Editor’s Note: The country may have elected Joe, but there is still a long way to go

By Mari Devereaux, Co-Editor-in-Chief

When President-elect Joe Biden and Vice President-elect Kamala Harris emerged from election week victorious, there was an outburst of emotion around the country.

Overwhelmingly, Biden supporters took to the streets to celebrate when the results were announced on Nov. 7—dancing, singing, banging pots and pans and cheering with an energy reminiscent of former President Barack Obama’s election win in 2008.

In Chicago, thousands gathered with flags and signs to show support for Biden, as reported by the Chronicle Nov. 9.

While the joy was widespread among Democratic voters, many also understood that this victory was only the first step toward real change.

As activists and those involved in politics know, the work involved in advocating for and creating policies is a year-round process that involves ongoing engagement including being media aware and savvy, communicating with your neighbors—even those who don’t agree with you—and constantly educating oneself through history and literature.

Biden and Harris winning the election does not mean issues surrounding climate change, systemic oppression, student loans, income inequality and the COVID-19 pandemic will automatically dissolve. Nor does it mean that everyone who voted against their campaign will suddenly become supportive of the programs and initiatives they plan to implement.

As it stands, the country is still as divided as it was four years ago. In her Washington Post opinion piece, Deputy Editorial Page Editor Ruth Marcus points out that winning may be the easy part for Biden, who will inherit a “Trump-enhanced Supreme Court,” 71 million Americans who voted for President Donald Trump and possibly a Republican-controlled Senate, depending on the outcome of Georgia runoffs.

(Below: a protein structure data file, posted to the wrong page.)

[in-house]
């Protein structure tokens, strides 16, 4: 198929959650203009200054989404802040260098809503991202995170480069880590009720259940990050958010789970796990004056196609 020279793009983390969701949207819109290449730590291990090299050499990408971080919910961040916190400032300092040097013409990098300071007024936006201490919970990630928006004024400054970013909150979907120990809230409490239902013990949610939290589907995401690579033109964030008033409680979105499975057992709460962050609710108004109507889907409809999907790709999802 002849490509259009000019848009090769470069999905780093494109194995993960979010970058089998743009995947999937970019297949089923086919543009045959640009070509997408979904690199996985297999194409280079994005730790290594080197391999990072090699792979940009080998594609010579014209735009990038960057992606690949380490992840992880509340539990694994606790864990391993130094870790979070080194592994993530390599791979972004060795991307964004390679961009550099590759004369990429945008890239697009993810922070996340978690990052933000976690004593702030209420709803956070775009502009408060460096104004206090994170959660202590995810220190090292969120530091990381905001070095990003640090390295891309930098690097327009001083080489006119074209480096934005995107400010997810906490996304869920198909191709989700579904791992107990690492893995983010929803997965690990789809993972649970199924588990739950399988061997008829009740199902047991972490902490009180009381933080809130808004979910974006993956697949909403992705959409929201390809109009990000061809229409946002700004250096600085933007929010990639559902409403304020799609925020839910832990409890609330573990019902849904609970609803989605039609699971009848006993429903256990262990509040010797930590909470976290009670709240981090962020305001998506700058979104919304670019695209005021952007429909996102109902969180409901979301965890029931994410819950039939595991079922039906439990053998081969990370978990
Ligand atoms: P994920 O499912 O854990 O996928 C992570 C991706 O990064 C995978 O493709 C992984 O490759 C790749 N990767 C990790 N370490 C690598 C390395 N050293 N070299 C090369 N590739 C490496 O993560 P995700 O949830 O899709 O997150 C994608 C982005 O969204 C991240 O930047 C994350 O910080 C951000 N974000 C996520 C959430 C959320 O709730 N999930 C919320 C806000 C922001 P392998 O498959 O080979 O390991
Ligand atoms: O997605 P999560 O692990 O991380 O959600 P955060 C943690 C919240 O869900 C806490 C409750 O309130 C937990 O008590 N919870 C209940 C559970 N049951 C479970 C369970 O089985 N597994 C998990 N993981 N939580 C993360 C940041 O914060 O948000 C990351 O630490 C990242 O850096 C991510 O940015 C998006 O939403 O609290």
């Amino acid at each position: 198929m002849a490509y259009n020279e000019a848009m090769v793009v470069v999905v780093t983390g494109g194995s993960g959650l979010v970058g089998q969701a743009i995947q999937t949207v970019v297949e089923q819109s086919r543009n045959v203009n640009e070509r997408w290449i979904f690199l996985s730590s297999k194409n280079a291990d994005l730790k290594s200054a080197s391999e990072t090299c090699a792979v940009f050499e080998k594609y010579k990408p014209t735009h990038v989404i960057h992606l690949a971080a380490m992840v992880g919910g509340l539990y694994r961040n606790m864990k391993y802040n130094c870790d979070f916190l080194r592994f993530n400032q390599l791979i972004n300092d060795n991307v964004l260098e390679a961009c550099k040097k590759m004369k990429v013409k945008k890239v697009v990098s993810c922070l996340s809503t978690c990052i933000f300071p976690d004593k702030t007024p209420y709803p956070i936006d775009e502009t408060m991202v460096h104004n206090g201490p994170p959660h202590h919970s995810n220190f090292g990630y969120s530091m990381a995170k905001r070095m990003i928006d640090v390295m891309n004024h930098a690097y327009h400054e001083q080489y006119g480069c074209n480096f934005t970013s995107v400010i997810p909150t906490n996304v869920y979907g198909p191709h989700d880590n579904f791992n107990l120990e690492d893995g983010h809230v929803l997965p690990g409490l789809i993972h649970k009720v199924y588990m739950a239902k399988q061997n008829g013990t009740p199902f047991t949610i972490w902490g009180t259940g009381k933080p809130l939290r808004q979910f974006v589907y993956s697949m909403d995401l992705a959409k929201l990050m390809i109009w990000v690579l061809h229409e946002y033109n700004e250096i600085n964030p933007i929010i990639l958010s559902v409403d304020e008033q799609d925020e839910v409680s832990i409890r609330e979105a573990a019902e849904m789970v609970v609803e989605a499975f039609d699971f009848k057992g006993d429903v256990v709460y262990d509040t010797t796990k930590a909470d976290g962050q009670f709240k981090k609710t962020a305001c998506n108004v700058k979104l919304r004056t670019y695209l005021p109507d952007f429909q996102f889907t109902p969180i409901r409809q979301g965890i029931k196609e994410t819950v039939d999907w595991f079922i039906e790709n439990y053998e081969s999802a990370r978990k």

No matter who you voted for, your civic and moral involvement in the matters that determined your vote do not end when a president is elected.

Even though the next four years will be inevitably different under a new presidential administration, as a nation, we will still be grappling with many of the same fights as we have in the last four years.

There will still be protests against police brutality, petitions for affordable healthcare, informational seminars on criminal justice reform, advocates calling for better foreign policy and people calling on their representatives to help overhaul our country’s flawed immigration system.

As Tanya Watkins, executive director of Southsiders Organized for Unity and Liberation, said in recent Chronicle coverage of the election, the Democratic Party has a long way to go to be truly inclusive and representative of BIPOC communities.

“We have to ensure that no matter who is elected to represent this country, that person is held accountable to us,” she said. “So Uncle Joe, we’ll see you in the streets.”

It is okay for people to take a moment to breathe and celebrate a candidate’s victory, as long as they do not become too complacent or comfortable.

Many are calling for healing in this country, but this will require all of us to put in the hard work needed to get to a place of unity and acceptance.

Through advocating for those around us and engaging in difficult conversations meant to educate, we may be able to grow collectively stronger, rather than two sects separated by political ideologies.

This is not about making America great again or romanticizing a glorified version of the past. This is about making America better than it ever was and acknowledging the ways in which this country has hurt and continues to hurt its people.

There is no such thing as a perfect president or a perfect country, and there never will be.

Hopefully, a Biden presidency will mean openly recognizing our country’s failures and actively working to address them in order to create a truly great nation we can all be proud of.